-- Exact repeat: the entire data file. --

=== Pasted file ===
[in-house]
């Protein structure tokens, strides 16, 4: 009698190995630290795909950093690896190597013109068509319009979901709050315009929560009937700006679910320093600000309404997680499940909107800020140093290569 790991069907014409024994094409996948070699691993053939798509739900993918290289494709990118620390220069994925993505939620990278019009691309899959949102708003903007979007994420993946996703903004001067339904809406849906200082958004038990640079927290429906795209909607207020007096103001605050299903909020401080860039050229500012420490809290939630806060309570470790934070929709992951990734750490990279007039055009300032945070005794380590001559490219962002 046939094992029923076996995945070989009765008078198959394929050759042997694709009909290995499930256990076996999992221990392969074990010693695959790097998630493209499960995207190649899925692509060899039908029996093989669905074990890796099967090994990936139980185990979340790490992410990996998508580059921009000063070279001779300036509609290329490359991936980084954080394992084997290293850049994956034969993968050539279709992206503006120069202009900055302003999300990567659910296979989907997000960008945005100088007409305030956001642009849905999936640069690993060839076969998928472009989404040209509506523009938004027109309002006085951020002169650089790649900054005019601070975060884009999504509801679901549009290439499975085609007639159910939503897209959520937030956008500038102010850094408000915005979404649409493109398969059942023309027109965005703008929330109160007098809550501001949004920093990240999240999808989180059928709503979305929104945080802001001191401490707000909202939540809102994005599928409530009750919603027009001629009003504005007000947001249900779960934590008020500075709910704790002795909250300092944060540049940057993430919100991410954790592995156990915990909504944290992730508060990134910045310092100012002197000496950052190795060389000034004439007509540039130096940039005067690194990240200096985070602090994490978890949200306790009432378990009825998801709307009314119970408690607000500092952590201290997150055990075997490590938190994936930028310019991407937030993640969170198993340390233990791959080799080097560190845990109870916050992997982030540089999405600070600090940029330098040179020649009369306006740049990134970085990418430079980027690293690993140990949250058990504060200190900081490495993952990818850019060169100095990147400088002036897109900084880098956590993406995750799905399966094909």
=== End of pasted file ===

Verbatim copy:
[in-house]
């Protein structure tokens, strides 16, 4: 009698190995630290795909950093690896190597013109068509319009979901709050315009929560009937700006679910320093600000309404997680499940909107800020140093290569 790991069907014409024994094409996948070699691993053939798509739900993918290289494709990118620390220069994925993505939620990278019009691309899959949102708003903007979007994420993946996703903004001067339904809406849906200082958004038990640079927290429906795209909607207020007096103001605050299903909020401080860039050229500012420490809290939630806060309570470790934070929709992951990734750490990279007039055009300032945070005794380590001559490219962002 046939094992029923076996995945070989009765008078198959394929050759042997694709009909290995499930256990076996999992221990392969074990010693695959790097998630493209499960995207190649899925692509060899039908029996093989669905074990890796099967090994990936139980185990979340790490992410990996998508580059921009000063070279001779300036509609290329490359991936980084954080394992084997290293850049994956034969993968050539279709992206503006120069202009900055302003999300990567659910296979989907997000960008945005100088007409305030956001642009849905999936640069690993060839076969998928472009989404040209509506523009938004027109309002006085951020002169650089790649900054005019601070975060884009999504509801679901549009290439499975085609007639159910939503897209959520937030956008500038102010850094408000915005979404649409493109398969059942023309027109965005703008929330109160007098809550501001949004920093990240999240999808989180059928709503979305929104945080802001001191401490707000909202939540809102994005599928409530009750919603027009001629009003504005007000947001249900779960934590008020500075709910704790002795909250300092944060540049940057993430919100991410954790592995156990915990909504944290992730508060990134910045310092100012002197000496950052190795060389000034004439007509540039130096940039005067690194990240200096985070602090994490978890949200306790009432378990009825998801709307009314119970408690607000500092952590201290997150055990075997490590938190994936930028310019991407937030993640969170198993340390233990791959080799080097560190845990109870916050992997982030540089999405600070600090940029330098040179020649009369306006740049990134970085990418430079980027690293690993140990949250058990504060200190900081490495993952990818850019060169100095990147400088002036897109900084880098956590993406995750799905399966094909």